What to Do When Your Child or Teen Doesn’t Want to Go Back to School

Many kids and teens haven’t been inside a school building since early March 2020 – and while some can’t wait to return to full in-person classes, others would just as soon stay home. For these students, remote learning was a break from social pressures, certain learning challenges, or other classroom stressors.

If your child is dreading going back to school this fall, how can you help?

Connecticut Children’s pediatric psychologist Bradley Jerson, PhD, shares tips.


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Acknowledge your child’s feelings about going back to school.

Returning to full in-person classes might mean returning to things that are scary to your child, harder for them, or even potentially less supportive than being at home. They might struggle with social anxiety, or have experienced bullying at school. They might learn well on their own, but have classroom-specific learning challenges.

Ask your child what’s on their mind. Let them know that you hear them, and you are here to support them.

But don’t avoid what’s scary.

Learning at home may have been easier in some ways for your child, but that doesn’t necessarily mean it was better. Often, removing children from anxiety-provoking situations can unintentionally make it harder for them to work on skill development.

As you help your child prepare to go back to school, remind them that embracing challenges can make them even stronger.

> Related: Mental Health Resources for Kids and Teens

Reach out to your child’s school for help.

If you’re aware that some things will be difficult for your child, talk with their school now about a plan to support them. Simply having a friendly point of contact in the building can be very reassuring to a child.

Build confidence with gradual exposure.

If home has been a comfort zone, your child may be out of practice with the physical sensations and emotions that come up in stressful situations. And it can take time to “reprogram” their brain and nervous system to trust that something that was once scary can be safe – like returning to in-person classes.

Mother and daughter shopping at a department store

Try creating opportunities for your child to experience a little bit of re-entry distress gradually, so they can see that they’re capable of riding out those feelings. Depending on their age and what they’re struggling with, this could mean taking them into the grocery store with you, arranging playdates, or planning morning activities that force an earlier wakeup time. Begin with small goals (“Come inside the store with me for five minutes”), and increase them slowly.

Here’s more advice for kids with social anxiety.

Start forming school-year habits now.

Both you and your child will need help getting back into a school routine. Ask your child’s school for any details to keep in mind, from drop-off rules to lunch options. Have your child write down everything they can work into their summertime routine now, like laying out tomorrow’s clothes before bed, setting an alarm, eating breakfast at a certain time, and so on. Then practice.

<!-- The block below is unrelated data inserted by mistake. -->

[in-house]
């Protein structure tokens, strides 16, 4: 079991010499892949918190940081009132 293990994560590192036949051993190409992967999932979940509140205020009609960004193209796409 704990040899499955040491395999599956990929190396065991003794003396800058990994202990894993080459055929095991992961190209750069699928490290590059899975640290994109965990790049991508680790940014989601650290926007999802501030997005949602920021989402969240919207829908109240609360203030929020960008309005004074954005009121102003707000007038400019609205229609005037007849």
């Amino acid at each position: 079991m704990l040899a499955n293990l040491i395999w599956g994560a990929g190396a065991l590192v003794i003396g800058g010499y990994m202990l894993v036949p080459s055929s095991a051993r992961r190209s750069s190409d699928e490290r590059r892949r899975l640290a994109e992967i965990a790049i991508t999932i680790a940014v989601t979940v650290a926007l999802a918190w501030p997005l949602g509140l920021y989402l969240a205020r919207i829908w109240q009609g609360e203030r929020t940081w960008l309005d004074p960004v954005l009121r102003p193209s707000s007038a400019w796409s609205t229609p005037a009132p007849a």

(As a bonus? Routines can help your child cope with uncertainty.)

When school starts, set aside time to recharge.

The first weeks back at school may be difficult for your child – and for you. Have compassion. Don’t overschedule or overcommit your family. Make sure your child has time and space to wind down after each school day.

And go easy on academic pressure.

Whether your child attended school in person or remotely last year, their learning experience was challenged and disrupted by COVID-19. Make sure they know you care more about their socioemotional wellness than their report card.

Our goals are to help youth feel confident and empowered in their abilities to learn and function – and to maximize their resilience. Grades are important, but their ability to simply return to the classroom, connect with their teachers and peers, and get through each day is even more important.

Finally, as always: Model calm.

This is more important than you may realize. If you’re concerned about your child’s re-entry into school, your child will likely absorb it. So take steps to get the support and information you need.

Share what you’re going through with a loved one, counselor or another supportive figure. Ask your child’s school how they’re handling COVID-19 precautions, if that’s a source of worry. Get answers to common questions from Connecticut Children’s pediatric experts.

And talk to your child’s pediatrician about any concerns you have about your child’s health, whether physical or mental. We’re here to help.

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